Everything from trail riders that don’t race, to inspiring neo-pros that are trying to make a career out of racing. I also tap into the pro teams for a resource too, the ones that are interested and willing to take the time to be a developing resource.

What makes a good field tester?

It’s a skill set and a personality with the sensitivity to understand differences between one bike and the next bike, and the ability to communicate that to myself or other product managers and engineers.

Testing the Trek Farley on snow, fat bike territory.
Testing the Trek Farley on snow, fat bike territory.

By the time the product makes it to these field testers, what’s still yet to do?

For the most part a lot of the development has been done by the time I get stuff to my Colorado test group, we’re hopeful that it’s at the level that a consumer would be happy with. But the reason that they have it so far ahead is to find any issues a consumer or retailer may experience, from the tiny fit or compatibility issues, to even how bikes are packaged to a dealer.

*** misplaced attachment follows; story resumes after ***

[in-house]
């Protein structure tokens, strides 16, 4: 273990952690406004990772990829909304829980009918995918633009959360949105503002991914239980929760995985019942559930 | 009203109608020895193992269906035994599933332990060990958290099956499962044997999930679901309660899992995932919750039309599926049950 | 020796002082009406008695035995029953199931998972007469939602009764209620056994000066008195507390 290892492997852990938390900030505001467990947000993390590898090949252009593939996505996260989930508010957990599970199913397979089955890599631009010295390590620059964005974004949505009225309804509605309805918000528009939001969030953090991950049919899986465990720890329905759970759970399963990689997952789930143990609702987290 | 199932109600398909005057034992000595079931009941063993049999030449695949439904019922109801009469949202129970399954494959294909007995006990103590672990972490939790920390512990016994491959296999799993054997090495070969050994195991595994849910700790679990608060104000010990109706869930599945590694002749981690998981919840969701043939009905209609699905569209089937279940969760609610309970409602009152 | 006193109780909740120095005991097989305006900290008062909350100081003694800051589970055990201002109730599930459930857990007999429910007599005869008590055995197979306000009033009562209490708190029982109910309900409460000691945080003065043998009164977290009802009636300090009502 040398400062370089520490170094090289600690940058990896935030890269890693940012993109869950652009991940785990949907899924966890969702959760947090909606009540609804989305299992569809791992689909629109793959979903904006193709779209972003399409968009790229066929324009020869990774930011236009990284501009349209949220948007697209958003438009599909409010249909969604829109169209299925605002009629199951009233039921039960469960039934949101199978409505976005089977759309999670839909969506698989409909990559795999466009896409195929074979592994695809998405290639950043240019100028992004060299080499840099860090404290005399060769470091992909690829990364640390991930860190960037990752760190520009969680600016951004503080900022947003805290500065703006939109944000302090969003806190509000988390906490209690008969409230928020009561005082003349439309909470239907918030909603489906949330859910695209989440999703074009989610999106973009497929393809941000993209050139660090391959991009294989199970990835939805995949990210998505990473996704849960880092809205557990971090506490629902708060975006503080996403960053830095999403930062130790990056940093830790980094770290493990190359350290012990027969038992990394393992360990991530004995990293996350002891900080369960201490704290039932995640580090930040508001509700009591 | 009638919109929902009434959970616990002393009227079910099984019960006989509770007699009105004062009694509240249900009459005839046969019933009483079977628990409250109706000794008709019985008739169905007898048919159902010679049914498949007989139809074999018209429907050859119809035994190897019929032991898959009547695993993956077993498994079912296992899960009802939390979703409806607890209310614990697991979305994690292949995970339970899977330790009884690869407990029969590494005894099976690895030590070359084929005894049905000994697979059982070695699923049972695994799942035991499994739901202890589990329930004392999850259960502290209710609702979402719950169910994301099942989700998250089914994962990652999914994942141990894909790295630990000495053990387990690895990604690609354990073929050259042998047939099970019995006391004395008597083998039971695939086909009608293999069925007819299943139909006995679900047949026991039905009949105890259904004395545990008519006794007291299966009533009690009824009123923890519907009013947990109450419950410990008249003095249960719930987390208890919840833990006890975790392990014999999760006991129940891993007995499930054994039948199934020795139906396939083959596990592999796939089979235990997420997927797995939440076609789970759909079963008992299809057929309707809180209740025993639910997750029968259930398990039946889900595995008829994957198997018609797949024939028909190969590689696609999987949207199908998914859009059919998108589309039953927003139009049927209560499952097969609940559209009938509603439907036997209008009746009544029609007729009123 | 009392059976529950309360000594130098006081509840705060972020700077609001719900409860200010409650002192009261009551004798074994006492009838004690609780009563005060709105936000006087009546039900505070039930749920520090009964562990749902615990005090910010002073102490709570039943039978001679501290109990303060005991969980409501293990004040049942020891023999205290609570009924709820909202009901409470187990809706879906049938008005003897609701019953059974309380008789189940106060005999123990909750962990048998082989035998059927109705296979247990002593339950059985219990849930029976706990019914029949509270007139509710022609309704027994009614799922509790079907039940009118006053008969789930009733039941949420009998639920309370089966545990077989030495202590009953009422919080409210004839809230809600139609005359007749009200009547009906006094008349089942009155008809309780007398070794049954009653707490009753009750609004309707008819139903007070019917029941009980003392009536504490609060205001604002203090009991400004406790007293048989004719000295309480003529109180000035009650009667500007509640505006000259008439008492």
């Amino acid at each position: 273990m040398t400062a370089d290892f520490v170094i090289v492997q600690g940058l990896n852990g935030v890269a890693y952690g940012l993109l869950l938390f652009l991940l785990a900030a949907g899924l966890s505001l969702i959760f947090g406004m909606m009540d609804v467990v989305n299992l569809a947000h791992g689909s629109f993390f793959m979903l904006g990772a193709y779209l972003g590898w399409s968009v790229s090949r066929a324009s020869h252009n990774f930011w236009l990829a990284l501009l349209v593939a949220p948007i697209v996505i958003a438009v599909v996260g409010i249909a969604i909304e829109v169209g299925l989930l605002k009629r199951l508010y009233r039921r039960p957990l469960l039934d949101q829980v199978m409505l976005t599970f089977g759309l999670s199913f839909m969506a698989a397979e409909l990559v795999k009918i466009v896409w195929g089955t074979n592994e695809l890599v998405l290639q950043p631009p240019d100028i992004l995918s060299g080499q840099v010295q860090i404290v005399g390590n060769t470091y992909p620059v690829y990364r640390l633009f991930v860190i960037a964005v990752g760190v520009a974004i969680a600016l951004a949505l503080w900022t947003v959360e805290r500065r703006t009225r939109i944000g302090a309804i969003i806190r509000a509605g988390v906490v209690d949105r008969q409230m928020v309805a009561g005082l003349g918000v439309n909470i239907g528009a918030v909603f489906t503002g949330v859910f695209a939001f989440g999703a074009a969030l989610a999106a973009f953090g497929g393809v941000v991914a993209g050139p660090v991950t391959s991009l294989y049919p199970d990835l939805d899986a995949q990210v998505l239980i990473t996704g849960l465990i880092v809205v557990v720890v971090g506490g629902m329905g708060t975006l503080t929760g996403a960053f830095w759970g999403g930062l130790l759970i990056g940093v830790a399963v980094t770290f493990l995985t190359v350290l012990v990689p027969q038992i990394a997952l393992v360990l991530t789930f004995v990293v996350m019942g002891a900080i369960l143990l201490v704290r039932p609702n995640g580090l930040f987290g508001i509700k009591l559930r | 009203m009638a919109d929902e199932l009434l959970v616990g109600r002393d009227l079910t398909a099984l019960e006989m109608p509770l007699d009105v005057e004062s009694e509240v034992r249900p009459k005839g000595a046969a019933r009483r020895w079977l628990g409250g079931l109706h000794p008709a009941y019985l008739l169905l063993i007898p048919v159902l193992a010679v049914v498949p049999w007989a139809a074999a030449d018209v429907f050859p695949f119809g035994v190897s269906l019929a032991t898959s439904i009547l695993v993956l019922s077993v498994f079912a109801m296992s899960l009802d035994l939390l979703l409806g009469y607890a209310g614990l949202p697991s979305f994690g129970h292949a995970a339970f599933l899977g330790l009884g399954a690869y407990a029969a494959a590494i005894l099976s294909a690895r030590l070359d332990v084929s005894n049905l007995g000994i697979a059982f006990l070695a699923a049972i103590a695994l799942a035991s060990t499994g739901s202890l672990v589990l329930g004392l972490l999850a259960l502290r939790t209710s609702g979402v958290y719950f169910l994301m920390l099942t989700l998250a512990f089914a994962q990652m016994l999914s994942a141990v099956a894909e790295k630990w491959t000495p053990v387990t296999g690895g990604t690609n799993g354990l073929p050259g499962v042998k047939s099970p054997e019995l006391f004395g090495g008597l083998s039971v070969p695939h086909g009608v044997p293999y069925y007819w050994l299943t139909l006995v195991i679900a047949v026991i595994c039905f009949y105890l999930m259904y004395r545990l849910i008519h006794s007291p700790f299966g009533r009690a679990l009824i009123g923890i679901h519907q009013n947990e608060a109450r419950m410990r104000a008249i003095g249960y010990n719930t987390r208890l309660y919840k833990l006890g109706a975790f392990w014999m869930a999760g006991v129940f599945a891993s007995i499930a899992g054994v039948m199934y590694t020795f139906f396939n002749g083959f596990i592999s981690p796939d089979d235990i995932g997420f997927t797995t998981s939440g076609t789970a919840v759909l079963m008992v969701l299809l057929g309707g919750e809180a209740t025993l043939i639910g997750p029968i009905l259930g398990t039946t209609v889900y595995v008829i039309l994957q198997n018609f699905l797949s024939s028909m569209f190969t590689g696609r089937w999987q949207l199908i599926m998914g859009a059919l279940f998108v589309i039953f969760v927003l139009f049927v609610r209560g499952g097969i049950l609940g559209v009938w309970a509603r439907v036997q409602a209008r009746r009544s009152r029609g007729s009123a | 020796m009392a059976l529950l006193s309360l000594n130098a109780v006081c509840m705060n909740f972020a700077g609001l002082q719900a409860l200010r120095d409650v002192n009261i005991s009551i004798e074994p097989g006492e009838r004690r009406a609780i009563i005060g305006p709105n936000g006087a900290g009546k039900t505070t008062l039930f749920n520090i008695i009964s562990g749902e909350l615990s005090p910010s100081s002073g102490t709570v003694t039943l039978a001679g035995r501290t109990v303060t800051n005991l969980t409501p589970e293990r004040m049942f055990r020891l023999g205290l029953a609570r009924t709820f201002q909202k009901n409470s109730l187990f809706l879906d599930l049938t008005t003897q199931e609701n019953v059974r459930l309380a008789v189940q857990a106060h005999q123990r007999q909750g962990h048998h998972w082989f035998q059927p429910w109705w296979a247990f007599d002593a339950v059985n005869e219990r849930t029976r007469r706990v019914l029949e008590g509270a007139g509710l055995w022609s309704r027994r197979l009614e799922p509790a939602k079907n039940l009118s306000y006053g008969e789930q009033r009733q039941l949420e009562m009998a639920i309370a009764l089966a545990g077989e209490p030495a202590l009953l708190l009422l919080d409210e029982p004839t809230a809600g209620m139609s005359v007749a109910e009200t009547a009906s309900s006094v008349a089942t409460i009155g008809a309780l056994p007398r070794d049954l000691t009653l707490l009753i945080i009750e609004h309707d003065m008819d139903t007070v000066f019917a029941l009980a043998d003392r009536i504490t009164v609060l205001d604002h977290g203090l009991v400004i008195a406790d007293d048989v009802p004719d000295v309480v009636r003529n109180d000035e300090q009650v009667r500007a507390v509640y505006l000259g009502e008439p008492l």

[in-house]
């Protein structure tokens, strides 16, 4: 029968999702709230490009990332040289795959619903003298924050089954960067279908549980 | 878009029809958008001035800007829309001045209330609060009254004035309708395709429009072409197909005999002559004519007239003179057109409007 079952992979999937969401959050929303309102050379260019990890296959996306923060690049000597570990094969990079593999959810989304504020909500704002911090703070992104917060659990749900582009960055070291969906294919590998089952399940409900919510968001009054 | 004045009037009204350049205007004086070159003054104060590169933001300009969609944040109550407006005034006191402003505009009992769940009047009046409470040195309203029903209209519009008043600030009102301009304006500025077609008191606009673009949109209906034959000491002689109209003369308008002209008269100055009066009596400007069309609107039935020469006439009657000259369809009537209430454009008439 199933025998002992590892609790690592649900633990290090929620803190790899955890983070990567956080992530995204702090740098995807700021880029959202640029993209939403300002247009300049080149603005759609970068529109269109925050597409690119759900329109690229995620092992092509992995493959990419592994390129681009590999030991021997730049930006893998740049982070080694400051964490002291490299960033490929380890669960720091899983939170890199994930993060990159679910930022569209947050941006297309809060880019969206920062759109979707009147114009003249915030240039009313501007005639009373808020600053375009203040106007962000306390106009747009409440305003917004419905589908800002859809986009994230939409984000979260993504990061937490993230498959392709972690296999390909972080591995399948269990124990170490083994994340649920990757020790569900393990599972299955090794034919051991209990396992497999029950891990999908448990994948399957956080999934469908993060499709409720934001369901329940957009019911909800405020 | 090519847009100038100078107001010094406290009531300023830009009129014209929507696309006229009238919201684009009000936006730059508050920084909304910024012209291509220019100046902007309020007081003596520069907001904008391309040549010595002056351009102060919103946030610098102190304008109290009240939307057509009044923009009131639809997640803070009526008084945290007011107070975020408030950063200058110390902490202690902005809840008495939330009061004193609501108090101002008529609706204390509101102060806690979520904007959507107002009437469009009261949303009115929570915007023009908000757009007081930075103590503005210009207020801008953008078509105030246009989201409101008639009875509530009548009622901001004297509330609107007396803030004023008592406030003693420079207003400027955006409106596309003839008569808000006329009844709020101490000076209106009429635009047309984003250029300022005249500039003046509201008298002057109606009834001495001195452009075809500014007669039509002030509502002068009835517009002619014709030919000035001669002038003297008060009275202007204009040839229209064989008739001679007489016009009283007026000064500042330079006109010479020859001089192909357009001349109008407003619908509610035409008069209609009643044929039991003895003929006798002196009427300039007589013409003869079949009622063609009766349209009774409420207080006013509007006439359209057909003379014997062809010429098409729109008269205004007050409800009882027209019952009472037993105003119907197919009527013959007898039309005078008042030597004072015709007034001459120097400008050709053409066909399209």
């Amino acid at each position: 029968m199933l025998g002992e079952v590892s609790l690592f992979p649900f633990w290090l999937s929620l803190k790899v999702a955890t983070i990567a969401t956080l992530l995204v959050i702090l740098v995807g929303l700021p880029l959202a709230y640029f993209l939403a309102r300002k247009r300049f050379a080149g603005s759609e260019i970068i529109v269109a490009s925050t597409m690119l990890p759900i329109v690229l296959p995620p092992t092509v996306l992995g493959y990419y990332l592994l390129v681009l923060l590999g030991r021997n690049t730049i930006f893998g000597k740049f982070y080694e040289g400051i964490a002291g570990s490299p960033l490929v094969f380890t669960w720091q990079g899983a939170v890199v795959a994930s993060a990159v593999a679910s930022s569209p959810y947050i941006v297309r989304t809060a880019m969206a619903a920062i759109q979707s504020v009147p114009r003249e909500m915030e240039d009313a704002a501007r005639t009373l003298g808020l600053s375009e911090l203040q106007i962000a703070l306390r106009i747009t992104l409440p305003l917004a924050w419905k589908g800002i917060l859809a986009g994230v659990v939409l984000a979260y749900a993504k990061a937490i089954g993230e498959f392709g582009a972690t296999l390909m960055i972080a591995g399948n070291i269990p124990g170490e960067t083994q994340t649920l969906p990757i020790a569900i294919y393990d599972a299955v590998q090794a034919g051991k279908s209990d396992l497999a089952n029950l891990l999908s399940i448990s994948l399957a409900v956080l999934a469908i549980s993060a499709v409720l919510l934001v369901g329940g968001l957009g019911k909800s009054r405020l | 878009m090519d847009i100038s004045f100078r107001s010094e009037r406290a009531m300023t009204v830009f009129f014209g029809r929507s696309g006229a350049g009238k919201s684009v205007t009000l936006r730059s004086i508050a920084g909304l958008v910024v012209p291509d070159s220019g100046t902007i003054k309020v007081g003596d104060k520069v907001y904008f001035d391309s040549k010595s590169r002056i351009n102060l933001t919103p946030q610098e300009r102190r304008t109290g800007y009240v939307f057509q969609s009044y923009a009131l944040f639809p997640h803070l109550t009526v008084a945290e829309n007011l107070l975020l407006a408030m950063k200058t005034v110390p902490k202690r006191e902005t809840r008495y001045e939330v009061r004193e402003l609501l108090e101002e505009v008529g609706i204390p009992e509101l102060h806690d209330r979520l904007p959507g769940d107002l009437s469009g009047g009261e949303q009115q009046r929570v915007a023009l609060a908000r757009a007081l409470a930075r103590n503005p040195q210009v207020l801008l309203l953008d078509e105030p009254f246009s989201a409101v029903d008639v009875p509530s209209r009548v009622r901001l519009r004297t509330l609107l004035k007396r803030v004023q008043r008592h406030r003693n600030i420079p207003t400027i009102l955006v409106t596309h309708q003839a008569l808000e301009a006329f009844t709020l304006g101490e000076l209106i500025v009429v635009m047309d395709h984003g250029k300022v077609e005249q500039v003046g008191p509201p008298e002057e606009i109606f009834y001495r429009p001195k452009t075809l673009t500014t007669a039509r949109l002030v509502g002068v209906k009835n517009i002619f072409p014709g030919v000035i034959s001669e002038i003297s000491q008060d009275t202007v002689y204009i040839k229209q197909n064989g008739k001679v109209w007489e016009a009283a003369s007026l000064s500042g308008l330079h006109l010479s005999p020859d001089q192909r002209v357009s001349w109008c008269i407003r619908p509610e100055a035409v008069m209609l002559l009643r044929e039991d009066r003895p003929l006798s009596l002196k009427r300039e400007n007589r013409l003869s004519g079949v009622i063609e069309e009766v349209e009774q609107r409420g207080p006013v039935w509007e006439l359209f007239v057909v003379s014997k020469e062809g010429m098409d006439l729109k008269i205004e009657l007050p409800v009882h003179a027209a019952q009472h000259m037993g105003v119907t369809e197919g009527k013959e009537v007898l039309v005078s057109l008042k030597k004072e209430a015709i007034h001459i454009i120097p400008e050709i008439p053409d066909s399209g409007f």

_LOW7383
Big momentum and tight handling on the Stache 29+ bike.

In between managing the field testing, I’m also spending time on my own trying to come up with the next innovation along with the other product engineers and core team.

What other racing have you done since?

To understand all the genres of mountain biking since the early days, just take a look at how many categories of trail bikes there are now. While I was still racing I was doing plenty of racing outside the realm of traditional XC, like Super D racing, Enduro. I’ve done some bike packing missions, to understand the evolving segment too.

I was always racing cyclocross as a winter supplement, I find that because of the short duration and style of the course it’s such a dynamic and close racing, loads of passing and for spectators they can see the whole race develop which is a hard thing in bike racing. And in the last few years I’ve been doing a lot of fat bike racing, especially now that we’ve been doing a lot more with fat bikes, with frames and tyre projects in the pipeline.

Bike packing field testing.
Bike packing field testing.

What is a fat bike race?

All on snowpack, they’re traditional cross country lengths for the most part, it’s fun because the conditions of the snow can be so broad. The optimal tyre pressure for one race might be nine pounds of pressure and another race with the same tyre might be three pounds of pressure. Riding the wrong pressures in the wrong conditions you just can’t compete.